Some came through traditional rugby schools and relative comfort; others had to fight their way out of desperate personal circumstances. Yet they have all been forged together into an unbreakable human alloy.
Through their increasing diversity, which the Erasmus and Jacques Nienaber era has advanced more than any post-isolation Bok coaches, players have gained an understanding of who they represent.
It’s no longer about playing just for your family and your tribe, because South Africa is a vast mix of cultures and languages, of rich and poor, and of educated and uneducated.
“I don’t shy away from where I have come from and I’m aware that my story is a typical South African story in some ways. It’s my motivation,” Kolisi told this writer in 2018 soon after he was made Bok captain.
“Yes, being a professional sportsman can be tough, and occasionally you question if it’s all worth it. But then I just think about where I’ve come from and about the people who look up to me. For me to be able to help people inspired by me, I have to play every week. That is my duty.
“I’m not only trying to inspire black kids, but people from all races. When I’m on the field and I look into the crowd, I see people of all races and social classes. We as players represent the whole country.
“I tell my teammates that you should never play just to represent one group. You can’t play to be the best black player or to be the best white player to appeal to a community. You have to play to be the best for every South African.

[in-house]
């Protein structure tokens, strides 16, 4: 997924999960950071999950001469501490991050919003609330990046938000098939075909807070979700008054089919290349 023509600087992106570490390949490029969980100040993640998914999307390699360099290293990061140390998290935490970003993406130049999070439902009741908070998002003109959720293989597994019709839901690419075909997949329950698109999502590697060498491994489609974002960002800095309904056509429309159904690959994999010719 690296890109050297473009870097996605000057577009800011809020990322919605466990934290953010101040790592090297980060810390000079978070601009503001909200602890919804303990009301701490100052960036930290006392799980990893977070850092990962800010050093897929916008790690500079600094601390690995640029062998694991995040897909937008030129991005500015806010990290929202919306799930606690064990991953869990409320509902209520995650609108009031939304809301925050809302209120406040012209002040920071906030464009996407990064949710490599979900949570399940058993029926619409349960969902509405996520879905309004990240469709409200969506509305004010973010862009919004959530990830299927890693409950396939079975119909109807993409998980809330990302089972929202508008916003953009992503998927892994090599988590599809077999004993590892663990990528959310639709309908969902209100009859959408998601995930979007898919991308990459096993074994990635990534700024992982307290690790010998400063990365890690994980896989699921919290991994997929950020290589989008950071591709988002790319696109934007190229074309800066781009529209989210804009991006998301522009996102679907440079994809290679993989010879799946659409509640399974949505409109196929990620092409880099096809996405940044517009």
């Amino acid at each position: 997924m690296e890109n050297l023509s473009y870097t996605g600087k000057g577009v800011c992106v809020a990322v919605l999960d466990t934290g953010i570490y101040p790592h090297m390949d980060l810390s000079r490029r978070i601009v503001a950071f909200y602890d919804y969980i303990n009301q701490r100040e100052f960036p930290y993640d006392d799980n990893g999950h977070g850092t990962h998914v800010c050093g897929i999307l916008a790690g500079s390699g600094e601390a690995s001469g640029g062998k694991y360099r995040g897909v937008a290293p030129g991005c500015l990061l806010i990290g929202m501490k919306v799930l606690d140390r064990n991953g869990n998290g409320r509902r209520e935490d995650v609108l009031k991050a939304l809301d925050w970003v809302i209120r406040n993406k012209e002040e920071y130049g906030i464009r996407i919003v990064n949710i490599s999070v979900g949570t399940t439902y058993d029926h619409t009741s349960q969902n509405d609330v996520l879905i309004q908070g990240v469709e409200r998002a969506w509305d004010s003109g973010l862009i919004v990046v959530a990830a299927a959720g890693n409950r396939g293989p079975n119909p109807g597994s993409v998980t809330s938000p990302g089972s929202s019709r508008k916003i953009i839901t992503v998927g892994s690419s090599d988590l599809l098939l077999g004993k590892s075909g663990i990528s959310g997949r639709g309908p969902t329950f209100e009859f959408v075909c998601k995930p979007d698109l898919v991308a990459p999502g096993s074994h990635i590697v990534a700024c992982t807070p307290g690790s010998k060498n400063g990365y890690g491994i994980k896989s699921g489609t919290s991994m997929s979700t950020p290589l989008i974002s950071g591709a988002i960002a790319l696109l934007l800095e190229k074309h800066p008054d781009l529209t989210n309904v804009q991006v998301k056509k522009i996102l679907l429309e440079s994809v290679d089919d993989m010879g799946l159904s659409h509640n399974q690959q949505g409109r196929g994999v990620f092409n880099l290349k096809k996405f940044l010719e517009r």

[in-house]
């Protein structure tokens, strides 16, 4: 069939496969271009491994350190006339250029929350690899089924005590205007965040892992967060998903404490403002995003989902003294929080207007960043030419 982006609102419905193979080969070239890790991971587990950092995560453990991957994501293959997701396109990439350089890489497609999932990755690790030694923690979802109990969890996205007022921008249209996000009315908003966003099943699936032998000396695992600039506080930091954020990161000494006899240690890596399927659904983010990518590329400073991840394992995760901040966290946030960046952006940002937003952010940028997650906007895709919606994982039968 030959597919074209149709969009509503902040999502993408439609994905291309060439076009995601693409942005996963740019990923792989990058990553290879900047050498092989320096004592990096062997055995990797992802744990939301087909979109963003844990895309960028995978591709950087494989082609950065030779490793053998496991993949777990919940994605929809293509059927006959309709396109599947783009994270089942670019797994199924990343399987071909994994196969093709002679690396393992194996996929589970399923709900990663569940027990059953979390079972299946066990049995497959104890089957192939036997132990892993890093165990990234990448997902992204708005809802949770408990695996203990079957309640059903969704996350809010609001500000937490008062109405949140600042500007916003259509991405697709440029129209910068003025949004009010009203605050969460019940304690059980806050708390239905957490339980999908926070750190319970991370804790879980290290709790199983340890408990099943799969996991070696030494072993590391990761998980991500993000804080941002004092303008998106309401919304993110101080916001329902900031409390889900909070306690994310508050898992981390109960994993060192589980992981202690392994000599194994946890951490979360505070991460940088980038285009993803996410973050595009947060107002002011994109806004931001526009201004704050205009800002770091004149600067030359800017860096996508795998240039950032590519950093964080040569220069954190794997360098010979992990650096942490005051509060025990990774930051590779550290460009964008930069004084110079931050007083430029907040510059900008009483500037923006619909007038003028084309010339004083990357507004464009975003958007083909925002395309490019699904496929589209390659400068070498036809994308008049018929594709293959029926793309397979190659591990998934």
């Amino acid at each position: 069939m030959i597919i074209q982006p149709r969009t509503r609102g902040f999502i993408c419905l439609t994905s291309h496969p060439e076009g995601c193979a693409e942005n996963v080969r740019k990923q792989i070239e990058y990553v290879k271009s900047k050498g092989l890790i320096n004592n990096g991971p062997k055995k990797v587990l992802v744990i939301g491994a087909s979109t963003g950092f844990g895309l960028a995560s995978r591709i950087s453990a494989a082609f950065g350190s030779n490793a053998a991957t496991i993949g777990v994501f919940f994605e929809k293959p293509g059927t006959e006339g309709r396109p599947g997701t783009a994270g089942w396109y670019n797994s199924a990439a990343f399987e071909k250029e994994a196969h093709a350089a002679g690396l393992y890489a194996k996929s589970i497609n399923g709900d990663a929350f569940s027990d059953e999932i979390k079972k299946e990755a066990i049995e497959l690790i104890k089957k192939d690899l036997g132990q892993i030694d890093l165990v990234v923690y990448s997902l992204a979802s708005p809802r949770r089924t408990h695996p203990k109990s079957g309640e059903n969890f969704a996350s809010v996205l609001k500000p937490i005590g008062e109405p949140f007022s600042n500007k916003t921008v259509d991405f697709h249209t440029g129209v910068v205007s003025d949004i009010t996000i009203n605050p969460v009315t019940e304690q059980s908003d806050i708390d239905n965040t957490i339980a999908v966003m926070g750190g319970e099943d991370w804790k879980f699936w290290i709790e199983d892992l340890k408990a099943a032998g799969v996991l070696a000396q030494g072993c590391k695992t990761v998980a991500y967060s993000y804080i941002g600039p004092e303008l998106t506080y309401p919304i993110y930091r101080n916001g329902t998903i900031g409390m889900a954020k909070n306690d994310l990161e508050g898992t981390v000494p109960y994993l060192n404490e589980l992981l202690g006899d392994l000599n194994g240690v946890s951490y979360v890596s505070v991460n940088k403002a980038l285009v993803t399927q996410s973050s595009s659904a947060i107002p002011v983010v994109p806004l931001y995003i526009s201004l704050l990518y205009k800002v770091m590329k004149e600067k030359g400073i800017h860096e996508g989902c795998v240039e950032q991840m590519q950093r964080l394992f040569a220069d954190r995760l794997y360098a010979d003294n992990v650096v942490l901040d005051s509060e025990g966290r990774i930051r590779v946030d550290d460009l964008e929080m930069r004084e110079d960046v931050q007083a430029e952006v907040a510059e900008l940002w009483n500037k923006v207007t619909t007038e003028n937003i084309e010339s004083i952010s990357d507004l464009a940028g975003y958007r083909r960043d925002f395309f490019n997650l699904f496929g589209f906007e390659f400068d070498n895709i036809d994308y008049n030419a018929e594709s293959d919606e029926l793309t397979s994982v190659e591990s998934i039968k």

“We represent something much bigger than we can imagine.”
And, if anything, that message and those sentiments have just grown over the past five and a half years with Kolisi and RasNaber leading the Boks.
Last week, when Handré Pollard was considering whether to go for a penalty of 50-plus metres, which ultimately won the game against France, skipper-on-the-field Bongi Mbonambi tossed the ball to the flyhalf and shouted in his ear: “This is for South Africa!” Not “do it for us”, but rather, do it for the country. Pollard did. The Boks did, and we all celebrated.
The Boks are a symbol of excellence and unity that has sadly evaded many parts of South African life for a wide range of reasons, from the legacy of apartheid to blatant corruption and criminality.
The Boks transcend this because they have truly embraced what high performance is and they operate in a “no excuses” environment. So, although they have lofty ideals and genuinely want to play for the country and its people, the only way to do it is with honesty.
It’s the honesty in putting in the work, of striving to be better, of doing that little bit of extra analysis or fitness and of being accountable to each another. They are tough on each another and themselves, but they are also fair and open.
Questions and debate are encouraged, ideas welcomed and feedback demanded. It takes complete trust to get those things right and that trust has been built with genuinely honest leadership from RasNaber and Kolisi.
The job is not complete; there is more work to be done. They won’t veer away from the script. As Erasmus has always told the team: “Get into 80 battles and win 60, rather than get into 40 battles and win 35.”
When you distil that request, it’s really about effort, about work rate and about honesty. They always have a plan and always prepare well, but underpinning everything they do is graft, born from a sense of purpose to the larger South African community.
Their French campaign might end in glory or it might not, but the journey with this group is coming to an end soon. Let’s enjoy them while we can because they have given us so much happiness and fun. And, above all, hope. DM
This story first appeared in our weekly Daily Maverick 168 newspaper, which is available countrywide for R29.